What we know about the controversial surgery that left Jimmy Giggle's twin son on a ventilator.


Popular children’s entertainer and host of the ABC’s Giggle and Hoot Jimmy Rees, a.k.a Jimmy Giggle, this week withdrew from Dancing With The Stars, after his seven-week-old son Mack faced complications following a common medical procedure.

Rees and wife Tori welcomed twin boys Mack and Vinny in early February, just weeks before Dancing With The Stars began. The couple also have a three-year-old son named Lenny.

On Monday, Rees announced that he was withdrawing from performing so he can be with his family, after a “main blood vessel” was cut during a routine procedure on Mack last week, forcing the infant to be on a ventilator in hospital.

What was the procedure performed?

From the information provided by the couple in social media posts, the procedure Mack probably had is known as a ‘frenectomy‘. It is usually performed when a patient is ‘tongue-tied’; a condition which the Australian Breastfeeding Association (ABA) describes as “when the thin membrane under the baby’s tongue (called the lingual frenulum) restricts the movement of the tongue.”

WATCH: Jimmy Rees talks about needing to be with his family. Post continues after.

The ABA further explains, “In some cases the tongue is not free or mobile enough for the baby to attach properly to the breast”, which is the main reason why a frenectomy is suggested as a treatment.


Being tongue-tied can also result in issues affecting speech as a child develops.

The ABA also reports that the condition occurs in 4-11 per cent of newborns and is more common in males. A tongue tied baby cannot remove milk from the breast effectively enough to always obtain sufficient nourishment, and its poor sucking motion can cause trauma to the breast nipple.


What’s the controversy about a frenectomy procedure?

The procedure is a topic of much debate amongst professionals because some see that it’s become over-used, and in the wrong situations.

A study reported in the Medical Journal of Australia (the MJA) found a 420 per cent increase in Medicare funded frenectomies over the past decade.

The concern about the procedure’s increasing popularity comes as the procedure is now commonly being performed by dentists, using scissors, or surgical lasers, and not under general anaesthetic.

The MJA also noted, “There is little consensus among health professionals about how tongue-ties should be managed, and little reliable evidence for the benefits of frenotomy.”

“There’s a clear pattern of over-treatment,” Dr Pamela Douglas, one of the lead researchers on the study, told Mamamia.

“Babies are being referred for the treatment for any issue associated with feeding, not just the condition of classic tongue tie, which does absolutely need addressing with this procedure.

“Our concern is that in ten or twenty years, people will look back horrified at what we’ve unnecessarily been subjecting babies who do not have the tongue tie condition, to.”

There was also mention in the study that some dentists do not claim the procedure on Medicare, which leads the study’s researchers “to question whether this surgical management approach is supported by sufficient evidence.”


The ABA suggests that parents should see a lactation consultant if they have any breastfeeding concerns, before a procedure is considered.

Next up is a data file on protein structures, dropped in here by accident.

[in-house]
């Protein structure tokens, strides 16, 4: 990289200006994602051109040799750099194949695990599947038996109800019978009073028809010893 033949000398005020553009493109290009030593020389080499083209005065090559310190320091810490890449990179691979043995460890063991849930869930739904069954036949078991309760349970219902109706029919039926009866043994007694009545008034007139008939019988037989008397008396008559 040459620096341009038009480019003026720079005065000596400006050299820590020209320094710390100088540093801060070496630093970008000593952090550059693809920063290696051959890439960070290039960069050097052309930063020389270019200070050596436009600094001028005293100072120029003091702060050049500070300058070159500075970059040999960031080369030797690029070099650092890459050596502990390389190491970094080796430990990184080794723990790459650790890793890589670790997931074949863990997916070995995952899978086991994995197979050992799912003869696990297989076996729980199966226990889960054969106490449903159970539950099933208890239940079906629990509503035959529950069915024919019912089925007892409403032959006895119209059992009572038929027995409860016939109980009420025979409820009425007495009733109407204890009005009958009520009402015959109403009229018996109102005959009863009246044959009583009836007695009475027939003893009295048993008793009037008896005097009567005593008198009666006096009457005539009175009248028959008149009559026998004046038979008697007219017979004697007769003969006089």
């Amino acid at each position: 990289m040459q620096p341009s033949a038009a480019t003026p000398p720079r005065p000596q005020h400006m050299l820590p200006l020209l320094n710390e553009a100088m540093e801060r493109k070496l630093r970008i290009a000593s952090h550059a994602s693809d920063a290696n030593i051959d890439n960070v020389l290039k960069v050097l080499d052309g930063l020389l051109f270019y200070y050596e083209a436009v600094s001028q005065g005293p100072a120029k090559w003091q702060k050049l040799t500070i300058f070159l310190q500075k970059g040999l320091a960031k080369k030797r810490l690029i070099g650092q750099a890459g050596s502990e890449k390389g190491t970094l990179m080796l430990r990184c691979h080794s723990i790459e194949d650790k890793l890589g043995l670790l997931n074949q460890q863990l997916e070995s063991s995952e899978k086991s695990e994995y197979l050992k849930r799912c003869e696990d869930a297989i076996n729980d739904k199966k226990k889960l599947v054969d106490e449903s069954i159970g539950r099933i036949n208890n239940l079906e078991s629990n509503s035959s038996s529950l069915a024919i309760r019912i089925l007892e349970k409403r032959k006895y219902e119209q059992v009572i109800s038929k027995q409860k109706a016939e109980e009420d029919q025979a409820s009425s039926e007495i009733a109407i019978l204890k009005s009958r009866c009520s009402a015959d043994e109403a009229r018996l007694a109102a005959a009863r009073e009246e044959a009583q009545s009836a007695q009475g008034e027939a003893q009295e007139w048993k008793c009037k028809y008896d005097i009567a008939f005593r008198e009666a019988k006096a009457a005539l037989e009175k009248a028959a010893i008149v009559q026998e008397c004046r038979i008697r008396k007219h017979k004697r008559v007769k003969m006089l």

The other concern, especially amongst parents, is that frenectomies are high-risk.

Melbourne general practitioner, lactation consultant and researcher Dr Lisa Amir, who has performed the procedure thousands of times over the past 30 years, told Mamamia that it is uncommon to have complications with a frenectomy.

“In general, what we do is there’s just a thin membrane under the tongue and it’s interfering with the baby being able to protrude their tongue, and attach to the breast, and it’s just a thin membrane, then we just snip it with a pair of scissors.


“It’s something personally I’ve been doing it for 30 years, and usually there’s no bleeding or just a couple of drops. Families need to be informed that there’s a possibility of bleeding or infection, but I’ve never seen a problem with infection.”

Dr Amir said she has only ever seen bleeding in a couple of patients, for five to 10 minutes.

“Mostly there’s just a drop of blood. And I’ve never had anyone who needed to be transferred to hospital. We’re just cutting a very thin piece of skin, that membrane, so we’re not going near any blood vessels.”

It should be noted that in the Rees family’s case, the doctor performing the procedure accidentally cut a major blood vessel, according to their Instagram posts.

The entertainer’s official Facebook page explained on 5th April, “Mack was taken to hospital last night due to complications following a routine procedure.

“Mack is currently under care at Randwick Hospital, where the ICU staff are monitoring the situation. Mack is in a stable condition, and at this time there is no cause for immediate alarm.”

How is little Mack now?


Rees posted a statement to his Facebook page on 9th April, announcing that “Mack is doing great.” And on Instagram, he posted a photo of himself with Tori and the twins, writing, “A time we will never be able to erase. Thanking the wonderful doctors and nurses at both Gosford Hospital and Sydney Children’s.

“Thank you all for your well wishes. Daddy loves you little Mack.”

On 10th April, Rees updated Instagram to reveal that Mack is now home. “Mack is out of hospital and home, continuing his recovery, still has a very sore mouth but he is getting there,” he wrote.

“Wrapping him in cotton wool for a while now, the precious little fella.”

Pregnant? Or planning? Sign up to our Before The Bump newsletter for the best stories and advice from women who’ve been there.